|Opening Up to Open Triads By Jean-Marc Belkadi/ January 2004. Just about every guitar
player in the world knows how to play the simple, three-note C chord in Ex. 1. But far fewer
guitarists realize that because this triad’s root, 3, and 5 (C, E, and G, respectively) all reside
within the same octave, it’s a perfect example of close harmony. Why is this little fact even worth
knowing? Because, if you understand close harmony, then you’re one step closer to
understanding open harmony, the use of which will allow you to create some uniquely tantalizing
chords, riffs, and textures.
Open up and get a little closer ... Full article click here
Blue Moves, by Jean-Marc Belkadi. / July 2003
There's something magical about blues turnarounds. They mark—with
great satisfaction —the harmonic climax of the 12-bar cycle, whether they’
re opening or closing a tune. So why do most guitarists only bother to
learn a small handful of them? Truth is, you can crack open a treasure
chest of hip turnarounds by simply spending a few moments
experimenting with the ones you already know. And here's three you
definitely want to know.
Full article click here
|Guitar Player Magazine Chopsbuilder Column featuring:
Fourths, Fifths, Flash by Jean-Marc Belkadi / October 2002 Issue.
Perfect Fourths are easy to find on the guitar. Just strum the open strings
in standard... Full article click here
Guitar Player Magazine, Session Column featuring:
Composite Blues by Jean-Marc Belkadi /January 2001 Issue.The next
time you're looking for a way to juice up your blues lines, try this...
Full article click here
|Guitar Player Magazine, Session Column featuring:
Old Dog, New Tricks by Jean-Marc Belkadi / September 2000 Issue. Scales are the building
blocks of nearly all melodic improvised lines... Full article click here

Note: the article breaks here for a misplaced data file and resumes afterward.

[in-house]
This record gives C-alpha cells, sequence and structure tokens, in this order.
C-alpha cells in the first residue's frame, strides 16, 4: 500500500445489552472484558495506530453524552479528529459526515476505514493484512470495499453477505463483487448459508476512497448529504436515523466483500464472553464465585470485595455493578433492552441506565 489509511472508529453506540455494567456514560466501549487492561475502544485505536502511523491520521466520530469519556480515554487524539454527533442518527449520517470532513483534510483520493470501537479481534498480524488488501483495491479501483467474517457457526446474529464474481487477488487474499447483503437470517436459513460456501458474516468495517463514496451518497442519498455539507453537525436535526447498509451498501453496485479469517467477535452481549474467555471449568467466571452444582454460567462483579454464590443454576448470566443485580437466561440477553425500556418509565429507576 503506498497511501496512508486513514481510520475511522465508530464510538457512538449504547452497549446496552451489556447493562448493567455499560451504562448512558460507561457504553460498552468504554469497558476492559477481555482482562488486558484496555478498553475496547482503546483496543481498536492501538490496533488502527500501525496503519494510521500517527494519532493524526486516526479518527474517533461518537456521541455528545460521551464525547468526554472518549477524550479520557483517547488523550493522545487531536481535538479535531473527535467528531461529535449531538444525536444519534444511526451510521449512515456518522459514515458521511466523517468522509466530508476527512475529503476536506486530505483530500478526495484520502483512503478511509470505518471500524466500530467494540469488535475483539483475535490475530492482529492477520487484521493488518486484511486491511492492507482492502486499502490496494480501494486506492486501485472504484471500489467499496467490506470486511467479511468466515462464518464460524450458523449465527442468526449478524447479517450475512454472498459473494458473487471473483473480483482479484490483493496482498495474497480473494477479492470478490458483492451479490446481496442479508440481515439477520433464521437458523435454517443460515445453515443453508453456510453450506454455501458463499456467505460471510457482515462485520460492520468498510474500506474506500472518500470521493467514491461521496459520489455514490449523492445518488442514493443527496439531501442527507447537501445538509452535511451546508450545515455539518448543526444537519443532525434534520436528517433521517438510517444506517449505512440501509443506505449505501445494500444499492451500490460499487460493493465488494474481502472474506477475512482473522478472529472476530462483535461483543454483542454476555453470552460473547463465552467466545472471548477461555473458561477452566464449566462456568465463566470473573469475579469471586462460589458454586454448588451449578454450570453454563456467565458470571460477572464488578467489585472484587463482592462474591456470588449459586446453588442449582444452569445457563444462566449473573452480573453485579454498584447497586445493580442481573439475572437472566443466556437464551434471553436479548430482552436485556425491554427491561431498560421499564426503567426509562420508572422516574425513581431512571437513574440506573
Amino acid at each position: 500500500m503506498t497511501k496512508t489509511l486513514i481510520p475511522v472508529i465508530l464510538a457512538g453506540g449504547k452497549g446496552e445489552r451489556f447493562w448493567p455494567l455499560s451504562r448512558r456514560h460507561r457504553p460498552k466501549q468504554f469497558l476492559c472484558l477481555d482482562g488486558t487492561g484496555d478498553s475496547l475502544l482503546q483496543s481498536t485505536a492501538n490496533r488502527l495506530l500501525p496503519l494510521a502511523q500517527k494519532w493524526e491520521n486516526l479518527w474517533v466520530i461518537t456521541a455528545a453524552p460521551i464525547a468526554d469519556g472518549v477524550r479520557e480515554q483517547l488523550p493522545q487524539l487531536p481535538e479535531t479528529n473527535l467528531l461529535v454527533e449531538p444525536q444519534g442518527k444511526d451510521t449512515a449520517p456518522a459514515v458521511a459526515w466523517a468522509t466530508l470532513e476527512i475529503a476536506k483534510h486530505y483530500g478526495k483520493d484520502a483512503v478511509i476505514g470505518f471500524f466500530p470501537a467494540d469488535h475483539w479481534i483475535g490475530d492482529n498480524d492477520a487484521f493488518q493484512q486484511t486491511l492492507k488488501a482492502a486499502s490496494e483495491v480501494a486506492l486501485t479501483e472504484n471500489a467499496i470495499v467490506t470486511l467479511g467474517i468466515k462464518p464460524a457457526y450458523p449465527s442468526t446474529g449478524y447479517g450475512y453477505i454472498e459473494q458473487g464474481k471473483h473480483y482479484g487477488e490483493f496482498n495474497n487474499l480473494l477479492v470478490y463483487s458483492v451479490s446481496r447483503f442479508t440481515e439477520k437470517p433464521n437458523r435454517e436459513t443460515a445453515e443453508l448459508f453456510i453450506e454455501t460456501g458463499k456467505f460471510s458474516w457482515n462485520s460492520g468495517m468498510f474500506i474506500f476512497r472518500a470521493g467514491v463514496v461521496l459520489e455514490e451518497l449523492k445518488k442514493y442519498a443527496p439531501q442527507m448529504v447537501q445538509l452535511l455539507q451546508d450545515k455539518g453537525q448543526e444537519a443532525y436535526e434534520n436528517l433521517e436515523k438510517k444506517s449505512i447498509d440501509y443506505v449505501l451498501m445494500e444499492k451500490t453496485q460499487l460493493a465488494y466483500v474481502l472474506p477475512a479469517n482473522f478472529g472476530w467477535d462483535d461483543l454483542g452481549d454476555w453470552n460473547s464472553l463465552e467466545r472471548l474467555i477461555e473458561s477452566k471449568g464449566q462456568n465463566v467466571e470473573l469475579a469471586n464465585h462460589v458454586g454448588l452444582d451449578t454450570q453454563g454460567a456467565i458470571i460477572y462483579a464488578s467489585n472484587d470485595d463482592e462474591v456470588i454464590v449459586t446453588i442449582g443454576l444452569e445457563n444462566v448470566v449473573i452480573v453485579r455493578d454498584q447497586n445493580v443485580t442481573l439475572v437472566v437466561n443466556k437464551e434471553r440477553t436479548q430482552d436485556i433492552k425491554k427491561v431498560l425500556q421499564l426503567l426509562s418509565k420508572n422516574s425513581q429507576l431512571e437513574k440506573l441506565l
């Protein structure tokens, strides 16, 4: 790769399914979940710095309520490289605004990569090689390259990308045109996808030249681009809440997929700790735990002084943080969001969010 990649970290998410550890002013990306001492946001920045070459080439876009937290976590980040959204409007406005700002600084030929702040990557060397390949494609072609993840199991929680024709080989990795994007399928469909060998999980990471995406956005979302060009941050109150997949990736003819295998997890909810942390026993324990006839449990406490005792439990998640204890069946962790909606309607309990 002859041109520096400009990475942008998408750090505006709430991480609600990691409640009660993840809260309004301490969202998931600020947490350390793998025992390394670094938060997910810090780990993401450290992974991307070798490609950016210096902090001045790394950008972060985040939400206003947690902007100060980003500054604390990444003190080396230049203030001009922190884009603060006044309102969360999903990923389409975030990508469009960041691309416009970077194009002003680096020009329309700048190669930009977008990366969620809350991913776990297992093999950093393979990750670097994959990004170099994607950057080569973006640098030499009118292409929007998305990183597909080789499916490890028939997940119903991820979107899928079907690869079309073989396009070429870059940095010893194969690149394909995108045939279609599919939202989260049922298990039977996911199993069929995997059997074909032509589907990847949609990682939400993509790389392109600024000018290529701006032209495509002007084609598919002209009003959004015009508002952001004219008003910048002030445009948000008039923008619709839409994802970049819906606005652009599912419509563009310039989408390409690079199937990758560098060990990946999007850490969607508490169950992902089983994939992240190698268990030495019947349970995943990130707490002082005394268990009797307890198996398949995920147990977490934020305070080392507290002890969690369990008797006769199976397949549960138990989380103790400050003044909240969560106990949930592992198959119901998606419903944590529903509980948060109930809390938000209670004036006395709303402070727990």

|Chordal Kung Fu
By Jean-Marc Belkadi, Jude Gold | January 2006
Sharing musical examples inspired by Wes Montgomery, Joe Pass, George Benson,
Pat Metheny, Kevin Eubanks, Grant Green, and several other jazz legends, Belkadi hopes this
Master Class will help GP readers gain insight into the under-documented art of soloing in two-,
three-, and even four-part harmony. “What is the logic behind these techniques?” Belkadi asks
rhetorically. “Is there a system I can learn? How does it work? Which chords can I use and why?
What is the mentality being employed? Can I use my comping skills within my solos? These are
questions my students ask me all the time, and the answers are often simpler than they expect. Full
article click here
|Fatten Up Your Lead Licks by Learning the Lost Art of Soloing With Chords
|Bustin Out! By Jean-Marc Belkadi | February 2005
The Top 12 Coolest Ways to Play Outside Licks on Guitar
As a guitar instructor at GIT in Hollywood, California, I’m thrilled to report an exciting trend: Young
guitar students are increasingly into playing again. That’s not to imply there weren’t still throngs of
kids hungry to learn adventurous guitar styles during the height of the grunge, nü-metal, and pop-
punk eras—three arguably uninventive, creativity-stifling periods in guitar’s recent history. It’s just
that lately, well, lead guitar seems to be experiencing a resurgence, as it has once again captured
the imaginations of up-and-coming guitarists everywhere. Full article click here
By Jude Gold | December 2006
Reference: Guitar Slap and PopTechnique Book by Jean Marc Belkadi
Okay, guitarslingers, enough’s enough. For decades, funk bassists have been having heaps of fun
with this whole “slap/pop” thing, and we guitarists—a typically me-oriented bunch not known for being
generous with the spotlight—have, for some inexplicable reason, politely let our four-stringed
brethren have this flashy style all to themselves. Well, it’s time we finally grabbed a fat slice of the
slap/pop pie—especially because a slapped guitar yields astonishingly cool textures that bassists
simply can’t match (unless they cop our game and bring distortion, octave harmonics, effects, wah
pedals, bent notes, chords, and high strings into the mix). Full article click here
Guitar Player Magazine, January 2008 issue.
"Extreme Sweeping Jean-Marc Belkadi's Polytonal Plectrum Pyrotechnics" by Jude Gold.
The polytonal and bi-tonal licks I’m going to show you are directly inspired by listening to pianists
such as Chick Corea and Herbie Hancock, as well as saxophone players like Michael Brecker and
Joe Henderson,” says Belkadi, one day before embarking on a clinic tour of Europe (which would
include a stop in his native city of Toulouse, France). The examples Belkadi shares can be used
in rock, jazz, fusion, even shred metal, and they all have a cool, modern sound. And, thanks to
sweep technique, they can each be played quite fast. Also, any of the examples can be used as
an exercise to improve sweep timing, because keeping the notes evenly spaced as you rake your
pick across the strings in either direction is one of the trickiest challenges of the style. Full article
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